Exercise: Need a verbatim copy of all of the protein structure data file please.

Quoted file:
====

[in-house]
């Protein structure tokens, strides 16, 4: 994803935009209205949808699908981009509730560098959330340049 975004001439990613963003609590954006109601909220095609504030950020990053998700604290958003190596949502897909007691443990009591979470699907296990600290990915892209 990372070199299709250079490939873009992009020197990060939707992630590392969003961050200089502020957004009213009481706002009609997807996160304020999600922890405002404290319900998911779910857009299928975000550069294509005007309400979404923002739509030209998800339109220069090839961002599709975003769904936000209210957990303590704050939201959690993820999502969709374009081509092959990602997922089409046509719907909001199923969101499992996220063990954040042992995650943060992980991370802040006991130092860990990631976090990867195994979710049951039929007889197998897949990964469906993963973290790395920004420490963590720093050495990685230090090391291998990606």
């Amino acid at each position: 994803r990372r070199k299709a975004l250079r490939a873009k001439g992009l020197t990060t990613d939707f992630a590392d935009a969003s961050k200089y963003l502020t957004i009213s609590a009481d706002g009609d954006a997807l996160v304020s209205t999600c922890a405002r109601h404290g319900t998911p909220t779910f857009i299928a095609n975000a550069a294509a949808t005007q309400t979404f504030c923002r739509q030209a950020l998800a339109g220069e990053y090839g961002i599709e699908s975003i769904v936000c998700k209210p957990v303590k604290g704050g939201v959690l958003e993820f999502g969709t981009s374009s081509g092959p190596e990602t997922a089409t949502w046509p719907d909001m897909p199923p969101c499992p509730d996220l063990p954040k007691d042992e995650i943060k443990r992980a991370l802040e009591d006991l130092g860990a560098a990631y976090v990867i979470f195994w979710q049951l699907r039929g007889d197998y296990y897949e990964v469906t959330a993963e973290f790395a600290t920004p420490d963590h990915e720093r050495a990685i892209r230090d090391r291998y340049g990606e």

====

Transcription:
[in-house]
């Protein structure tokens, strides 16, 4: 994803935009209205949808699908981009509730560098959330340049 975004001439990613963003609590954006109601909220095609504030950020990053998700604290958003190596949502897909007691443990009591979470699907296990600290990915892209 990372070199299709250079490939873009992009020197990060939707992630590392969003961050200089502020957004009213009481706002009609997807996160304020999600922890405002404290319900998911779910857009299928975000550069294509005007309400979404923002739509030209998800339109220069090839961002599709975003769904936000209210957990303590704050939201959690993820999502969709374009081509092959990602997922089409046509719907909001199923969101499992996220063990954040042992995650943060992980991370802040006991130092860990990631976090990867195994979710049951039929007889197998897949990964469906993963973290790395920004420490963590720093050495990685230090090391291998990606």
């Amino acid at each position: 994803r990372r070199k299709a975004l250079r490939a873009k001439g992009l020197t990060t990613d939707f992630a590392d935009a969003s961050k200089y963003l502020t957004i009213s609590a009481d706002g009609d954006a997807l996160v304020s209205t999600c922890a405002r109601h404290g319900t998911p909220t779910f857009i299928a095609n975000a550069a294509a949808t005007q309400t979404f504030c923002r739509q030209a950020l998800a339109g220069e990053y090839g961002i599709e699908s975003i769904v936000c998700k209210p957990v303590k604290g704050g939201v959690l958003e993820f999502g969709t981009s374009s081509g092959p190596e990602t997922a089409t949502w046509p719907d909001m897909p199923p969101c499992p509730d996220l063990p954040k007691d042992e995650i943060k443990r992980a991370l802040e009591d006991l130092g860990a560098a990631y976090v990867i979470f195994w979710q049951l699907r039929g007889d197998y296990y897949e990964v469906t959330a993963e973290f790395a600290t920004p420490d963590h990915e720093r050495a990685i892209r230090d090391r291998y340049g990606e």